I’m angry at the world right now. I could do with a hug. Or a stiff drink. Or a phone call from a friend. Or all of the above.
During my lunch break, I called my dad to vent my frustrations about the Liberal Party’s stance on marriage equality. I was distressed. Dad could tell. But he said something out of the blue that brought a strange sense of comfort.
It was an analogy that sounded like an oblique thought bubble at first, but meant so much.
He told me he was looking through the telescope at 2.30am the other morning. He said: “You know what I noticed? The shadow of the earth was on the moon. Our shadow is covering the moon. All of the bad things that are happening in the world are that shadow.”
My dad can see it. Why spread more darkness in this world? It sounds so simple, but it’s so true. Of course, we are living in Australia and not a war-torn part of the world. We are privileged. But we also have a duty to one another to make life lighter wherever possible.
And yet all I’ve felt this week is dark. This week, the Liberal Party decided once again that my relationship (10 years and counting) doesn’t deserve the dignity they get to enjoy by default as heterosexuals. By dragging the “issue” of marriage equality to a $122m voluntary postal vote, the government has opened the floodgates for a torrent of hate speech directed at LGBTI people, who are all just trying to live normal lives.
As a gay person, I feel pretty vulnerable. The torrent of crap being hurled at the LGBTI community has already started. Anti-gay groups are printing pamphlets to drop into your mailbox spreading lies about rainbow families and trans people. Tony Abbott is rallying for people to vote “no” to beat “political correctness”. Bronwyn Bishop is freaking out about polygamy (which has nothing to do with two people getting married).
I’m not one for playing the victim, but DAMN this is a kick to the guts. And we’ve had a fair few throughout our history as fabulous queer folk. This is not “civilised debate”. It’s the very definition of unAustralian. It’s Advance Australia Unfair.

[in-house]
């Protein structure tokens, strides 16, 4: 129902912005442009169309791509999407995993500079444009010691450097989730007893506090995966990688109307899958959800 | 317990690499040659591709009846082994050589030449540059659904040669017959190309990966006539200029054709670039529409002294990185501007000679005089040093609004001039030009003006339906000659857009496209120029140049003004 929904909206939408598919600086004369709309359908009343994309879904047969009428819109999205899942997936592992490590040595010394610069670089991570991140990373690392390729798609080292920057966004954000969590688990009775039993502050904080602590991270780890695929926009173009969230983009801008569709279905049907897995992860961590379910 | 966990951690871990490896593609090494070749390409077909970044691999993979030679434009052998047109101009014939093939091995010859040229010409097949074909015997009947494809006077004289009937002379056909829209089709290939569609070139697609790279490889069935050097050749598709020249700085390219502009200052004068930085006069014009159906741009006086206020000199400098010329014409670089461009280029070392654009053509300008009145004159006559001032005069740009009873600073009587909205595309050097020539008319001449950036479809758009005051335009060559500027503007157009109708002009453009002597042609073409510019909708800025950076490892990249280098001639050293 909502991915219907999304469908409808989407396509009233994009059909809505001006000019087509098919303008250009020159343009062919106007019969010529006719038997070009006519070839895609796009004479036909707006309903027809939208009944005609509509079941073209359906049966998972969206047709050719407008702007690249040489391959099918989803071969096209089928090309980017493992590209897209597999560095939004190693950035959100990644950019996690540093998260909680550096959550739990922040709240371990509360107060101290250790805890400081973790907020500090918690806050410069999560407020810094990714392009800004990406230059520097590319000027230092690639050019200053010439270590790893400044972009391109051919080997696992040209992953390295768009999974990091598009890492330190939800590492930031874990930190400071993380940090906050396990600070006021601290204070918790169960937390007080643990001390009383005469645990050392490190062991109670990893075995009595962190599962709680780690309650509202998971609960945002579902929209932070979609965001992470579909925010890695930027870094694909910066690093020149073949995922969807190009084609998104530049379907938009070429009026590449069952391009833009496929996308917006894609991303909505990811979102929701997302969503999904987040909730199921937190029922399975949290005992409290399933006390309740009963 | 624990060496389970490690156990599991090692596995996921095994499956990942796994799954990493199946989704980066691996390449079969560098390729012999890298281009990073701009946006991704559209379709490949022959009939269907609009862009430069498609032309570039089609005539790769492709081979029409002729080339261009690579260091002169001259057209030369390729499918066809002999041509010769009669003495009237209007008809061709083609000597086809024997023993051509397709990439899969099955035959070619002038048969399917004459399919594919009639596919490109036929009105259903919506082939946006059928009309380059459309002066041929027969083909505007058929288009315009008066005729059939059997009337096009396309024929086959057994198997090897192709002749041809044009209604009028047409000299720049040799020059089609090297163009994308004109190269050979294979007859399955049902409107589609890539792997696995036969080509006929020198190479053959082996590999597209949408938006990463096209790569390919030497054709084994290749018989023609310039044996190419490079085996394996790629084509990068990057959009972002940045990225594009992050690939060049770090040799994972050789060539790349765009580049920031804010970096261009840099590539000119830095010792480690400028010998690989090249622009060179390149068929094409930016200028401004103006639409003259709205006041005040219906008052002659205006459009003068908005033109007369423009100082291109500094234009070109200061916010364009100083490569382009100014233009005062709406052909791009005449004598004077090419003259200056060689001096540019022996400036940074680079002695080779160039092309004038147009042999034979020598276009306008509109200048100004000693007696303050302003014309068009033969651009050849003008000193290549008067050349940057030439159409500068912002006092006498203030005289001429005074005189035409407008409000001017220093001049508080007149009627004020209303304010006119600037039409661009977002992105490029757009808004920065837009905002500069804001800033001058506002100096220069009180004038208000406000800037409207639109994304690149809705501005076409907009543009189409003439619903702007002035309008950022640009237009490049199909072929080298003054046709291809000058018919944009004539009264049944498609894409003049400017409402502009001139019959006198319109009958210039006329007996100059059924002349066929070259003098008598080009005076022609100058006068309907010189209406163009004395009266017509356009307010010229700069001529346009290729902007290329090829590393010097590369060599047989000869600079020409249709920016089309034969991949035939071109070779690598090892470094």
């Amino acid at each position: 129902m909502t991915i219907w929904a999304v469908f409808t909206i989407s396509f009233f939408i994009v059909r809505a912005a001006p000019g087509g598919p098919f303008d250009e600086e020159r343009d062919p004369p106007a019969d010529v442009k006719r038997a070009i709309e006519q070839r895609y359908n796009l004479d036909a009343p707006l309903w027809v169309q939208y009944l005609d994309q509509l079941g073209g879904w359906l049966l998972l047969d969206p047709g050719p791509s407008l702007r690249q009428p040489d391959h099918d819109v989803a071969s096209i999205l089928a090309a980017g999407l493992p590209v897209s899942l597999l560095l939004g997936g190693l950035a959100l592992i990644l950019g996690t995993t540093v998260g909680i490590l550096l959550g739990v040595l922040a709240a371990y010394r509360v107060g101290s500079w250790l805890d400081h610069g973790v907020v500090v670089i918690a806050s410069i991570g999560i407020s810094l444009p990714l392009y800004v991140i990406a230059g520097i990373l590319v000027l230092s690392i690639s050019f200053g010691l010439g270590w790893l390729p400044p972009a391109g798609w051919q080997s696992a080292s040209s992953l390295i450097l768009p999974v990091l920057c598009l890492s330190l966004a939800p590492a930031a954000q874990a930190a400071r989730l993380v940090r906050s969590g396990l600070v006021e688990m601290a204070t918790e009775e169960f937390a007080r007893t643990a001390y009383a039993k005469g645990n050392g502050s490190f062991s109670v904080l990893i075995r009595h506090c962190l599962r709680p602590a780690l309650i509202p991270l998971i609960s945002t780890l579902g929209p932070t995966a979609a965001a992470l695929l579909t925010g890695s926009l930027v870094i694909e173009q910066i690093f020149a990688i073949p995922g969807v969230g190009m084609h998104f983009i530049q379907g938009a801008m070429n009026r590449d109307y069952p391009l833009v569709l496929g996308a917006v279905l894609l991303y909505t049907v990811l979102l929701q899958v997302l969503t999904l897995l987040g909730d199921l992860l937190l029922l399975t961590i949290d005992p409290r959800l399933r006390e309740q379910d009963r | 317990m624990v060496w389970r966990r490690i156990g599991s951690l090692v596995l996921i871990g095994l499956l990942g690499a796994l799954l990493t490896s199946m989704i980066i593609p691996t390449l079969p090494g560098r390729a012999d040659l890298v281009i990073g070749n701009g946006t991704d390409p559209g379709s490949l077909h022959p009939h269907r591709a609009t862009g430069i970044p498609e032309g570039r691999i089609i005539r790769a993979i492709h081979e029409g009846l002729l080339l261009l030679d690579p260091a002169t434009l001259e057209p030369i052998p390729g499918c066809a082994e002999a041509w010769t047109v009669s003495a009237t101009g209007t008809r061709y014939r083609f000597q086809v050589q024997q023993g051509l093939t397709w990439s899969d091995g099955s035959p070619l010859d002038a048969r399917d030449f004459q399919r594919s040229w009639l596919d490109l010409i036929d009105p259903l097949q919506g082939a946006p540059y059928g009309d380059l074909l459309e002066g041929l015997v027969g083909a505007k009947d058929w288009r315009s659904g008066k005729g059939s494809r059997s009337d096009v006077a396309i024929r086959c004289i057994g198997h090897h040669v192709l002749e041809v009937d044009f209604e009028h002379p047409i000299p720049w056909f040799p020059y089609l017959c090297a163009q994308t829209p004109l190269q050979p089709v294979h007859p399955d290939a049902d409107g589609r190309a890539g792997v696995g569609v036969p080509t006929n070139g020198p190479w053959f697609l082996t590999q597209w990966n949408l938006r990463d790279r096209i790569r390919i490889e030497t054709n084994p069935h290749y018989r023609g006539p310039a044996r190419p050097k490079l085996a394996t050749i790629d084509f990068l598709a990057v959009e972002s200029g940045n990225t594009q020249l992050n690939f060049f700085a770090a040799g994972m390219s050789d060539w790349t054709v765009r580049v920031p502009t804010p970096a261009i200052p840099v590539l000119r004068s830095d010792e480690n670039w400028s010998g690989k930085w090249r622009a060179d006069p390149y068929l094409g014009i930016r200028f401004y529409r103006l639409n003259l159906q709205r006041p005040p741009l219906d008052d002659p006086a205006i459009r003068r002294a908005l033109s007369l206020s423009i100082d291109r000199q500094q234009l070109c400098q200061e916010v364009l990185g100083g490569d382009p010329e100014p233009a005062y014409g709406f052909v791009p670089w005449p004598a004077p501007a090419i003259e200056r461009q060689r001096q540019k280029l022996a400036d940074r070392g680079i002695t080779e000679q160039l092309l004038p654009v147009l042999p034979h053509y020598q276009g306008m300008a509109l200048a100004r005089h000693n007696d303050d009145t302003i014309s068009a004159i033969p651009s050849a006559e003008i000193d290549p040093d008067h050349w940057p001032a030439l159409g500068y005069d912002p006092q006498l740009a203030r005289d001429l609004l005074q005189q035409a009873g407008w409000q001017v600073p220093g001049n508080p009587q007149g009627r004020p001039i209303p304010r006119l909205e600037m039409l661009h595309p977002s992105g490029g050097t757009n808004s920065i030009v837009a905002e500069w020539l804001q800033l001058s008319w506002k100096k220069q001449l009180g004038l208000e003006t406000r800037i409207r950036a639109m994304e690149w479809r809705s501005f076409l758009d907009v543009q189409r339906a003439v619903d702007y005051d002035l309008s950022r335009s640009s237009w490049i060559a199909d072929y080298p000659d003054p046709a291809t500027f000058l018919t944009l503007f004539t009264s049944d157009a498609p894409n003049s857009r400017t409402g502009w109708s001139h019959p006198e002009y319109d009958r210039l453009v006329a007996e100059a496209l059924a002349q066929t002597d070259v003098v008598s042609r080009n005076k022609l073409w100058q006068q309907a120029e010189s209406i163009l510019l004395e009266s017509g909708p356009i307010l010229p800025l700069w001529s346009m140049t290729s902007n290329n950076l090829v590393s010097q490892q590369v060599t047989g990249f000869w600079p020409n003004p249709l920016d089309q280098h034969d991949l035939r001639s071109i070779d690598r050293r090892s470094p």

And while I’ve spent a large part of this week in a face palm, I’ve taken comfort from my straight friends who are standing up for me.
Right now, I want to be reassured that I have allies. I want to know that my straight friends are joining me in this fight, and that they’re spreading the word to their friends and family members and anyone else who could possibly help get that “yes” vote through.
I want to hear people having conversations with their nanas. Telling them about your gay friends. Tell them how amazing those friends are. Most straight people are much more accepting than people like Cory Bernardi and Lyle Shelton like to give them credit for.
That leads me to my central question: What do I want straight people to be saying to me right now?
For starters, don’t say: “But why don’t you just get married in New Zealand?” That’s not cool.
But what is cool is this: one guy I know on Instagram dropped this beautiful message on my page: “I’m straight and I totally agree with this 100% you should be able to love who you want and be treated equal.” I loved that.
One of my partner’s straight, married mates called him to say, “If you and Adam ever need to talk, I’m here.” That is also cool.
One of our close friends, a Muslim mum of two, wrote on my Facebook: “These are human beings, law abiding citizens, many of whom do more good for society than a vast number of the majority. Why are they denied a right taken for granted by a majority? Because God won’t approve? God spoke when God created them, as good human beings. Adam & Nick with you every step of the way! #Equality will prevail, Inshallah!”
“With you every step of the way.” That is so cool.
And a good friend of mine offered this piece of very sound advice: “Find the thing that you’re comfortable with, whether it’s a conversation with a friend, sharing an article on Facebook, getting up onstage and yelling. Whatever it is you’re comfortable in doing, just be part of the change.” So cool, so true.
And of course, there’s my dad’s comment about the shadow of the moon. That is more than cool. It’s lyrical. It’s humane. It’s laced with a hope that we can change that shadow.
So please, straight people, be kind. Be loud. Be there. Show up. Be that person who contributed to another’s happiness. Be like my dad and be full of love.
And if you want to make a difference beyond just lending an ear, chip in to The Equality Campaign’s High Court challenge against the postal vote and tell your friends to join the fight on Facebook.
And make sure you or anyone over the age of 18 is enrolled on the electoral roll (254,000+ people aged 18 to 24 are missing from the AEC). Enrol here.
Let’s make it a ‘YES’.
If this story and the themes in it bring up any issues for you, contact Beyond Blue.